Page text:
A long drawn out and much needed exhale is what we find ourselves within, a temporary pause in the midst of the whirlwind that has been our last six months. In the rush of this adventure we have been assailed by sights, experiences and immersions so relentlessly that a slight pause becomes more than a rest, a languid exhale brings back a passive headspace we left at Sydney airport. Buenos Aires is the home we’ve made for this short stop, a city of great history, occasional calamity, drama and eternal grace to punctuate the final fling that is our newfound love affair with Latin America.
Mornings are punctuated by walking the seven blocks to ‘Latte & Te’, some of the best coffee in South America and our barista’s who know our coffee order. Cooking at home is a luxury but eating out is an awesome option in BA. A little lunch at a restaurant nearby called Olsen typifies this separation. Through a trendy facade we enter a lawn courtyard of a large industrial building crawled over by vines in a chic urban setting of modern cool to rival the best of them. Asparagus gazpacho, fish, pate on walnut bread, salads, roast potatoes, wine and delicious pudding form a spread to salivate over, so salivate we do. Getting up to leave this most exclusive of dining experiences our wallets are $40AUD lighter, for both of us. Argentina continues it’s ‘best or worst’ philosophy with very little in between.
A trip to San Telmo fills in the space of a day that would otherwise be crammed with transfers, packing, settling bills or of course sitting on a bus on any other travel day. The exhale continues with a casual stroll on cobbled streets through the maze of fading glamour that makes up the architectural maze of history’s patchwork. Buenos Aires hangs on tightly to a history of grandeur, romance and indeed glamour that it won’t be letting go of any time soon. Buenos Aires and indeed San Telmo tell a similar story, the yoyo that has historically been the Argentinian economy leaves remnants of great wealth collecting just a few barnacles on the hull of a country now economically struggling to forge ahead on a world scale.
In the seven blocks walk to our awaiting coffee, free of the mental roulette wheel of tasks before us we are able to absorb a closer look to a life here rather than a holiday. Buenos Aires also has a wide range of quality street art for any casual observer. Street graffiti was used commonly for political promotions and in the freedom of the early 80’s after the military dictatorship an underground sprang up to piggy back on what was culturally a fairly common practice. Using the walls of the city to communicate is not only common here it’s become a publicly supported trend, fantastic art rubs shoulders with grand historical buildings, the past and present showcased for all to see in a mismatched dance that sounds like it shouldn’t work but it does.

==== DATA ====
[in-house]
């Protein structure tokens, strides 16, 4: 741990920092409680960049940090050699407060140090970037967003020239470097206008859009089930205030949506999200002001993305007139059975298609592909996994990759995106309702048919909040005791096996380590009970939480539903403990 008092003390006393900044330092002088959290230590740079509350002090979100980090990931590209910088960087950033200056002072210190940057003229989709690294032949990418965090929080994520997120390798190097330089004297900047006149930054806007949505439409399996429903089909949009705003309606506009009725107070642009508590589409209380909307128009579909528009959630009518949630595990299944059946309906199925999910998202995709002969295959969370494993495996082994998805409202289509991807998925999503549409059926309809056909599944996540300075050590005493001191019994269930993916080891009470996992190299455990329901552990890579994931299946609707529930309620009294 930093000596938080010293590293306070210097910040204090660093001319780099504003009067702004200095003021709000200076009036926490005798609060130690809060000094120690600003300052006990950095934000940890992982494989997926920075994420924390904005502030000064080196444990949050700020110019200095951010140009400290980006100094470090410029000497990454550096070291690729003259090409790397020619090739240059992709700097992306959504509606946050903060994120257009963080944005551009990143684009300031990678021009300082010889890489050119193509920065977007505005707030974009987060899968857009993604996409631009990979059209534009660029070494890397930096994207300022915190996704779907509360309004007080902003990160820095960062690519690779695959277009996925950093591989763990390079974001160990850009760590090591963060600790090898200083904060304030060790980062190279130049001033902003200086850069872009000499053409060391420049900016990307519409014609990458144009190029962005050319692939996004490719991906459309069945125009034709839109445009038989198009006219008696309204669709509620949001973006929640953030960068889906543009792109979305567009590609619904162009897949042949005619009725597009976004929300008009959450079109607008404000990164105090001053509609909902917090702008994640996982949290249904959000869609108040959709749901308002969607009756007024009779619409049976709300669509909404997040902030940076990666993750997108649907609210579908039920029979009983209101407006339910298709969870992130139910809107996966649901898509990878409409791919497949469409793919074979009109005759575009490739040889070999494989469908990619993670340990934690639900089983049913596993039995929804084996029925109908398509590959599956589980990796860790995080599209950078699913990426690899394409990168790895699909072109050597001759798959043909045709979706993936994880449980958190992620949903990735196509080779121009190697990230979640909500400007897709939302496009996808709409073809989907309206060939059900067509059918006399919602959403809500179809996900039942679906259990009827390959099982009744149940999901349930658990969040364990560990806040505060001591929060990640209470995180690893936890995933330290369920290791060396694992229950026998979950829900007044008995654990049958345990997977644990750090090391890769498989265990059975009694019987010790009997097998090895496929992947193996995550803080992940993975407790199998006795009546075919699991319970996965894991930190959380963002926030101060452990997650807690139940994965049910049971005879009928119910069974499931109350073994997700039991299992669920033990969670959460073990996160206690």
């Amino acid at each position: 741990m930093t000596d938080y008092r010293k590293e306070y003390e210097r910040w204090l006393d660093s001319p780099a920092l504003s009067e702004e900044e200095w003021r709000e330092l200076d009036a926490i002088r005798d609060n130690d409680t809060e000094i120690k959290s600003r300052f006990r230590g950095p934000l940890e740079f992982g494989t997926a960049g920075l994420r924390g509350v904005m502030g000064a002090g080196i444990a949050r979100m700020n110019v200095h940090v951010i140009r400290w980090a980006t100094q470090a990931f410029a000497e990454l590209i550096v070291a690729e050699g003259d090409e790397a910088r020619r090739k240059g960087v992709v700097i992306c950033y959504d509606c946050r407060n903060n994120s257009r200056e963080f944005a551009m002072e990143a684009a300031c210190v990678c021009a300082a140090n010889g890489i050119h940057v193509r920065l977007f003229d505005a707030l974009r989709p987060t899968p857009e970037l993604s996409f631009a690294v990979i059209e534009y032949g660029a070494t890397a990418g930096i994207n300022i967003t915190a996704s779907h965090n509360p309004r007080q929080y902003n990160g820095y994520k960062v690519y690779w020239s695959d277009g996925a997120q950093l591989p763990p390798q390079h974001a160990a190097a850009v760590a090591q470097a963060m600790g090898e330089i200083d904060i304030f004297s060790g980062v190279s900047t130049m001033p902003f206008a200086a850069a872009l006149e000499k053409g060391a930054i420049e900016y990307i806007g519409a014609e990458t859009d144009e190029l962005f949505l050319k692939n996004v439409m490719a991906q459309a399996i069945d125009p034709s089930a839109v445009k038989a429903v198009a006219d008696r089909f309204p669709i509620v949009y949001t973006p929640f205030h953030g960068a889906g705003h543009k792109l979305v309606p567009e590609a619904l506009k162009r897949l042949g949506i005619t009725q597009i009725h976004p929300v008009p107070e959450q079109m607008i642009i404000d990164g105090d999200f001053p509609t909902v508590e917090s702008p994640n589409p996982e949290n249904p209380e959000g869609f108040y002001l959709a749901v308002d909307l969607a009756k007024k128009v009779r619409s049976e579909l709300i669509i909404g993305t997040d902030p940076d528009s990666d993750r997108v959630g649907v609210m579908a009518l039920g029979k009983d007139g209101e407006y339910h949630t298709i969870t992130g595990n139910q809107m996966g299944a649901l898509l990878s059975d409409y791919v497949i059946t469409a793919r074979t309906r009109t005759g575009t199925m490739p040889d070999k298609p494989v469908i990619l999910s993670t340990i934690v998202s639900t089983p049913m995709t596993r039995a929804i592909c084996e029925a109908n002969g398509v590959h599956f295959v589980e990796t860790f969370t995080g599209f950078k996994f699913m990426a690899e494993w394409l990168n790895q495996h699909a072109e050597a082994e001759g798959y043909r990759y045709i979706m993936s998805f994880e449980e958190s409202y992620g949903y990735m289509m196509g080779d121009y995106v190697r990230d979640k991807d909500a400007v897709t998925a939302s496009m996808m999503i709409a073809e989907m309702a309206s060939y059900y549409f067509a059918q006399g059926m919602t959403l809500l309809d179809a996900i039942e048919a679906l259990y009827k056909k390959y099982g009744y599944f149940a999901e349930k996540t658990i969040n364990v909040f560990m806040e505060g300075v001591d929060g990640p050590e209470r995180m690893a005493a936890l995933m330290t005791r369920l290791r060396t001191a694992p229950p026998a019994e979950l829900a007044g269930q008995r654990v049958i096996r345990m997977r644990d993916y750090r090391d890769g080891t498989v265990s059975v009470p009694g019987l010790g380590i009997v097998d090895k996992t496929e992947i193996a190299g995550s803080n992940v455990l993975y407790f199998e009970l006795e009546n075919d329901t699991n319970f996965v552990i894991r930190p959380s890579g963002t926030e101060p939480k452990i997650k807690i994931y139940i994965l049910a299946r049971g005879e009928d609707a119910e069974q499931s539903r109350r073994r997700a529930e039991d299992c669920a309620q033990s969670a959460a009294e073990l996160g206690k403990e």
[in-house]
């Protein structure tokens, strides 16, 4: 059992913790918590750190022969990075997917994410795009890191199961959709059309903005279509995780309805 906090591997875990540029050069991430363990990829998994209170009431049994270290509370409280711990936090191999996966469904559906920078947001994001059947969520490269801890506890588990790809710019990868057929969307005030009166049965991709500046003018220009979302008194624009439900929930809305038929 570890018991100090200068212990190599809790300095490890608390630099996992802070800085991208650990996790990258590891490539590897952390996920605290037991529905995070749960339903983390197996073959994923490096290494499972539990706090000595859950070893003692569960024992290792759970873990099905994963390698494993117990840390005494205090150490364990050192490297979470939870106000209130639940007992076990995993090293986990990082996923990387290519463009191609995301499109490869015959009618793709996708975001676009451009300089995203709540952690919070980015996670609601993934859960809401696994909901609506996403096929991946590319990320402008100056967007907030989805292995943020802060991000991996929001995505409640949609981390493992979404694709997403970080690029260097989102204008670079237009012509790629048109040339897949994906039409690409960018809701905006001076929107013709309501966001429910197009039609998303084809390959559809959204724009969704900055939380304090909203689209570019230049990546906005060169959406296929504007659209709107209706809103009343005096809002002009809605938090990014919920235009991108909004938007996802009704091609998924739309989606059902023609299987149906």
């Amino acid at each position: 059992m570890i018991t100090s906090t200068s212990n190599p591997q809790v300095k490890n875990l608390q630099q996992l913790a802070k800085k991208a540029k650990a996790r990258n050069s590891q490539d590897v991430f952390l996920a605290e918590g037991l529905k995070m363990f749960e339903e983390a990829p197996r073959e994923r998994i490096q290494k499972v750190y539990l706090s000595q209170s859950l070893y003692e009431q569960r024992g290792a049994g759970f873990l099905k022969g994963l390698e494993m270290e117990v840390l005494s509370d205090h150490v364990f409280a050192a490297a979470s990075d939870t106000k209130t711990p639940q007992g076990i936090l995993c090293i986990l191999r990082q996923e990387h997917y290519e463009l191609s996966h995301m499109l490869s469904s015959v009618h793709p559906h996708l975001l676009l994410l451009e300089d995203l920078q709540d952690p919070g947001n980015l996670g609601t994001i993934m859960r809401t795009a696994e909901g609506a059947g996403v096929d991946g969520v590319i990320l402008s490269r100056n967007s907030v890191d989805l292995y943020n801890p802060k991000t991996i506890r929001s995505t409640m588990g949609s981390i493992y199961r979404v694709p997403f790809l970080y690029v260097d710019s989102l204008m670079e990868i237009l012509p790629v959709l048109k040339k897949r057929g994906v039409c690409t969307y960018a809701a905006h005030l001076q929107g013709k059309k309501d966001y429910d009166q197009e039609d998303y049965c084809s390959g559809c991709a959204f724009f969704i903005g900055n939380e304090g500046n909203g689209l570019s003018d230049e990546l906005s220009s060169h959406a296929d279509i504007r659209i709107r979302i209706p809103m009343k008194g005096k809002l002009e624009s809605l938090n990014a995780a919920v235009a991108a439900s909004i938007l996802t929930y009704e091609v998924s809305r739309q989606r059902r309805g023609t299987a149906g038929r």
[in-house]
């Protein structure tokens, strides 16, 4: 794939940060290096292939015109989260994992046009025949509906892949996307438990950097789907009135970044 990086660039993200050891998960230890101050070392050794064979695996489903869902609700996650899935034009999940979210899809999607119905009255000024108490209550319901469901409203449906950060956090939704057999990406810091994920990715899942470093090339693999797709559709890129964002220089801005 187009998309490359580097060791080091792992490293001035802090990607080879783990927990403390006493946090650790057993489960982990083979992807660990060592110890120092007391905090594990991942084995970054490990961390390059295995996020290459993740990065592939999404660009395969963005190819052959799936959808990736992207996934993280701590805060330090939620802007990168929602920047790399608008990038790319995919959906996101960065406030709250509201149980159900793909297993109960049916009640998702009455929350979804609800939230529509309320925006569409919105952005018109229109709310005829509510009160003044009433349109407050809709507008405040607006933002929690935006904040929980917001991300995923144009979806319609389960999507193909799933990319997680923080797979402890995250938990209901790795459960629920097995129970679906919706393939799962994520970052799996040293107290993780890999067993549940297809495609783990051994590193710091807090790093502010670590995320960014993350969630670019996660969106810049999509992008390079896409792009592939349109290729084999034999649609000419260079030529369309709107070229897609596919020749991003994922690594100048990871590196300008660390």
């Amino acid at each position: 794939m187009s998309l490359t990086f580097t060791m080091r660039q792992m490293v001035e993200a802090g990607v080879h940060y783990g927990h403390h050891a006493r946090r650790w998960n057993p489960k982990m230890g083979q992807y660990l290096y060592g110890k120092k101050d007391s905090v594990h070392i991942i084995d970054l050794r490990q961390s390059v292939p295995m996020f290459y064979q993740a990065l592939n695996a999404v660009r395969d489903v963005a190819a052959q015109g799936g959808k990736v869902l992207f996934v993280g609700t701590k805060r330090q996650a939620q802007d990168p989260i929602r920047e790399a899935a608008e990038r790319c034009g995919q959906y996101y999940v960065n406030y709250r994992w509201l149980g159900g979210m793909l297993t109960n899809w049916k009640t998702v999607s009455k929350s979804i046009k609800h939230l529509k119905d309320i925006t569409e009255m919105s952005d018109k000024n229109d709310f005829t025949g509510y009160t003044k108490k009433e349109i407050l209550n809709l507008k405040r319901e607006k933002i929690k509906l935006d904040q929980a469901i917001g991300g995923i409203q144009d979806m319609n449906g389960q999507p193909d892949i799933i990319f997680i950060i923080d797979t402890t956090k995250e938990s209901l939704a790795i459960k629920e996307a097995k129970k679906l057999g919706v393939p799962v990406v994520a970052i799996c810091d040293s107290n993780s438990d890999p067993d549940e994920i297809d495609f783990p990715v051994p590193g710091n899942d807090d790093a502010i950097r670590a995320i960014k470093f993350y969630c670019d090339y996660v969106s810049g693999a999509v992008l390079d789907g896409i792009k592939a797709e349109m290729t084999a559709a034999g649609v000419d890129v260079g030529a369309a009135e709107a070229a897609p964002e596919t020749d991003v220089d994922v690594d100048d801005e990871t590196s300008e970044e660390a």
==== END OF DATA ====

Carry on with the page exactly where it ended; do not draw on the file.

Ignore the tourism brochures, the travel shows and dare I say it, the blogs, you heard it here first, Buenos Aires is a beautiful city. We definitely haven’t seen all of Buenos Aires but we haven’t seen the stark social gap so easily present in other latin American capital cities. In this beautiful city we are dragged temporarily out of the hubbub and fuss that accompanies travel and delivered to a sense of comfort that we dare not hope for much of the time. If we shut our eyes just for a moment we can feel a little of the relaxation we left at home, speaking Spanish on a daily basis no longer seems quite the effort it once did.
For an Australian the prospect of leaving a beautiful city to wipe away more than a whole calendar day and onward to an exciting journey feels so familiar. This time that city is not our own but the feeling remains so true, maybe home can be a broader idea than we often take it to be after all. For now we’ll wave goodbye to Buenos Aires and the Latin world, so diverse is our new adopted home. We so often spy the Opera House and the sands of the Northern Beaches through windows so ironically small for a farewell glimpse of a home so big. Those inadequate windows will be a mockery once more, the grand vista may not be home but then again we look down on the world where home is and we’ll feel a little of the same.